Media Libel or Slander

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Media Libel or Slander

On the word of the supposed victim, a friend was recently arrested and charged with (non-violent) crime, unseen by the arresting officers. That evening, a local TV station reported the incident, stating that my friend “did” what he was arrested for, never once using the word “alleged.” Isn’t this a breach of Defamation Laws? What happened to “innocent until proven guilty”?

Asked on May 4, 2009 under Criminal Law, California

Answers:

FreeAdvice Contributing Attorney / FreeAdvice Contributing Attorney

Answered 12 years ago | Contributor

Defamation -- including libel or slander -- is a civil wrong known as a tort, for which a person can sue and recover any actual damages and punitive damages. It is based on common law, usually not a statute for which there are criminal penalties fr violation.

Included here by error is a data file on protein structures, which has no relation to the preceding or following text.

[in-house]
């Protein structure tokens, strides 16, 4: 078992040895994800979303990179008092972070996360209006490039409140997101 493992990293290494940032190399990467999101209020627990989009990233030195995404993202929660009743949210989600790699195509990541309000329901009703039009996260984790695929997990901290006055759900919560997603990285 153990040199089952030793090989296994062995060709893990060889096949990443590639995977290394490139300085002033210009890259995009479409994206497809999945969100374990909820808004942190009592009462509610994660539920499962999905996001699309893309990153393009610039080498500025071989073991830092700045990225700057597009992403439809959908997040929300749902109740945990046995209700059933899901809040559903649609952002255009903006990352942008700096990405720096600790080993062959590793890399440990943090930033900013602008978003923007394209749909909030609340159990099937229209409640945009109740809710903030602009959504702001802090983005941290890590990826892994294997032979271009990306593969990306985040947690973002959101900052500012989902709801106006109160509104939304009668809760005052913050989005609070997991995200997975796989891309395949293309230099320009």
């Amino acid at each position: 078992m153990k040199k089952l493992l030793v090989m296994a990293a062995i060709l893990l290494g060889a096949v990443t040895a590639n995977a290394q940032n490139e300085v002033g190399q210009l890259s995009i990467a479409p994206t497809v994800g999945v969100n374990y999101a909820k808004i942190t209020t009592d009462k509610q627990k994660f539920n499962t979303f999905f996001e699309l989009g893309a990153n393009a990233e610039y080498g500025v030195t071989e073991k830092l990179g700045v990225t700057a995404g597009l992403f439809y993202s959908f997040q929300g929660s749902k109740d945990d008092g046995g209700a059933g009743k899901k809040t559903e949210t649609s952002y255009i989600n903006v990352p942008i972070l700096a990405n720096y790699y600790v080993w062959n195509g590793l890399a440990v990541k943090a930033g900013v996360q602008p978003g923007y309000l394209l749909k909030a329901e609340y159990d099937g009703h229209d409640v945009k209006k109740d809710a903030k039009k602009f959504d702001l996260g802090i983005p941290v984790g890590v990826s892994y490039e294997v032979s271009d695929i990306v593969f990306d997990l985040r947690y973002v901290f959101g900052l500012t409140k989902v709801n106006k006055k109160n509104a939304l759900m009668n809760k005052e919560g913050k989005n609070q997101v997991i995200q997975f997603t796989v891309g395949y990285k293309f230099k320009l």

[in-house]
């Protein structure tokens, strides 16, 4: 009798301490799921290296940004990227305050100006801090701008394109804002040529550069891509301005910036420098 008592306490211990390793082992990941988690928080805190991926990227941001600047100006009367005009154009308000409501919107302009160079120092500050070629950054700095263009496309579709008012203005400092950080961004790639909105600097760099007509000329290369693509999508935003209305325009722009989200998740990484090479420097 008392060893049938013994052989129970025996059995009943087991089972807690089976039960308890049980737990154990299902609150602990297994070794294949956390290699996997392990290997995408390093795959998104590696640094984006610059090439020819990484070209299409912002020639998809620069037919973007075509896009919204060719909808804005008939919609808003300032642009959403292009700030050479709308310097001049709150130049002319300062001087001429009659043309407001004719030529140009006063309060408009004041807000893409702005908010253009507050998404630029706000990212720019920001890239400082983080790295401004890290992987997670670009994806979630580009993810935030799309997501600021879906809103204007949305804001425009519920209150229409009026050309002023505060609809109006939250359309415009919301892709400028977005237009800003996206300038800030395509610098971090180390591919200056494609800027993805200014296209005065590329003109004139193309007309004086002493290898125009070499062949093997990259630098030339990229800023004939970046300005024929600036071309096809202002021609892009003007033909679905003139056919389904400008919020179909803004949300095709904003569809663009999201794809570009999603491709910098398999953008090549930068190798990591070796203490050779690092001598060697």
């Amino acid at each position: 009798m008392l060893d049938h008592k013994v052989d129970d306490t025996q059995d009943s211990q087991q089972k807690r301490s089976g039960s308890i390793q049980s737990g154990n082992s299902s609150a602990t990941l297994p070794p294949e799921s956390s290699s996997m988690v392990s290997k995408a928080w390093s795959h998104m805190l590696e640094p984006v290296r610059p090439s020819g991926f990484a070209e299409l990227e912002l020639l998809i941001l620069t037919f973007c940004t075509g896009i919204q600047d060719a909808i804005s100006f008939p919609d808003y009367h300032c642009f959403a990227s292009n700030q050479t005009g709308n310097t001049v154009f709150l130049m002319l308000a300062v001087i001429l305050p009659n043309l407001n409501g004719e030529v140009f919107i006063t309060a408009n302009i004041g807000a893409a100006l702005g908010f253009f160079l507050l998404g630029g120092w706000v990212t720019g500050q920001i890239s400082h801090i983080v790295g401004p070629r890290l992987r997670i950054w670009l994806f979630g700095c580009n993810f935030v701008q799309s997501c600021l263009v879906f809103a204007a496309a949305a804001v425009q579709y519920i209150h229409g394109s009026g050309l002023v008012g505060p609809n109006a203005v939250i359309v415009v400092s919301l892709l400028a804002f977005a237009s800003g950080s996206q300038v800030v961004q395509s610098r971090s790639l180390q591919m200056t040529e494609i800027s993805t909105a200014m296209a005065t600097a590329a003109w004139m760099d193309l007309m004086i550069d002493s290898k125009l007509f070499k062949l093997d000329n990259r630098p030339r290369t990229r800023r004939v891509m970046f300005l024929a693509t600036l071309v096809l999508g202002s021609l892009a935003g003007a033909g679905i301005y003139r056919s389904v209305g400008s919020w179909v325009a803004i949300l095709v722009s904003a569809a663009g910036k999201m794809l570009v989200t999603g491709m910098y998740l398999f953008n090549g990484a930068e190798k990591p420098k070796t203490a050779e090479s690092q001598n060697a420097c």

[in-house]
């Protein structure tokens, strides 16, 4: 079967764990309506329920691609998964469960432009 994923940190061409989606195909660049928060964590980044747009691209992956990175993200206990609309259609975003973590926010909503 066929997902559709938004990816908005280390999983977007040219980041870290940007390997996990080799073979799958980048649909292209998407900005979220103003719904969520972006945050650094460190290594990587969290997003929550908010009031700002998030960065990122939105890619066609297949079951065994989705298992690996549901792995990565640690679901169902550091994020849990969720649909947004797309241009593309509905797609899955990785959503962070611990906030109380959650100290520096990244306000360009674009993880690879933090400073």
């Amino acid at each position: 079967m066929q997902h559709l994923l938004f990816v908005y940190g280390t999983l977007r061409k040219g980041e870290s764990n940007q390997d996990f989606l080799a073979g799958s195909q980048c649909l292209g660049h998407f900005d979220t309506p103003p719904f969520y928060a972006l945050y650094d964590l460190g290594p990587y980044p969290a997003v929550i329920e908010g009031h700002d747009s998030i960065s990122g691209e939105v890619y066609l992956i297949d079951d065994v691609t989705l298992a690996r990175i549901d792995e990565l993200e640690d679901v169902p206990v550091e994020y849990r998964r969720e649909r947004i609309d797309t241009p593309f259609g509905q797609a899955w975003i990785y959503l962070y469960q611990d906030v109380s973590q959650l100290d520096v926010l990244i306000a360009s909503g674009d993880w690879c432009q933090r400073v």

To establish defamation the person suing must prove the actual statement made was in fact false. In addition, depending on who the person was (for example was the person a "public figure"?) it may be necessary for the plaintiff to prove the statement was made with actual malice.

Most newspapers and TV shows and staffers know the law, and are usually very careful. They need not say "alleged" but often couch arrest stories in terms of "charges", "claims," "victim says," "charges state," "faces," etc. Check the transcripts and you'll probably see those words were used.

But lets suppose your buddy was wholly innocent and the arrest was based on bogus information. The legal costs of bringing a case for slander or libel would still be so large that unless your buddy is a movie star who a lawyer might represent on a contingency fee basis (for the "fame" and PR it gives him/her) or has his or her career destroyed by the libel (vs. the arrest), the legal fee a qualified lawyer would demand upfront to bring a suit would usually be greater than any likely recovery.


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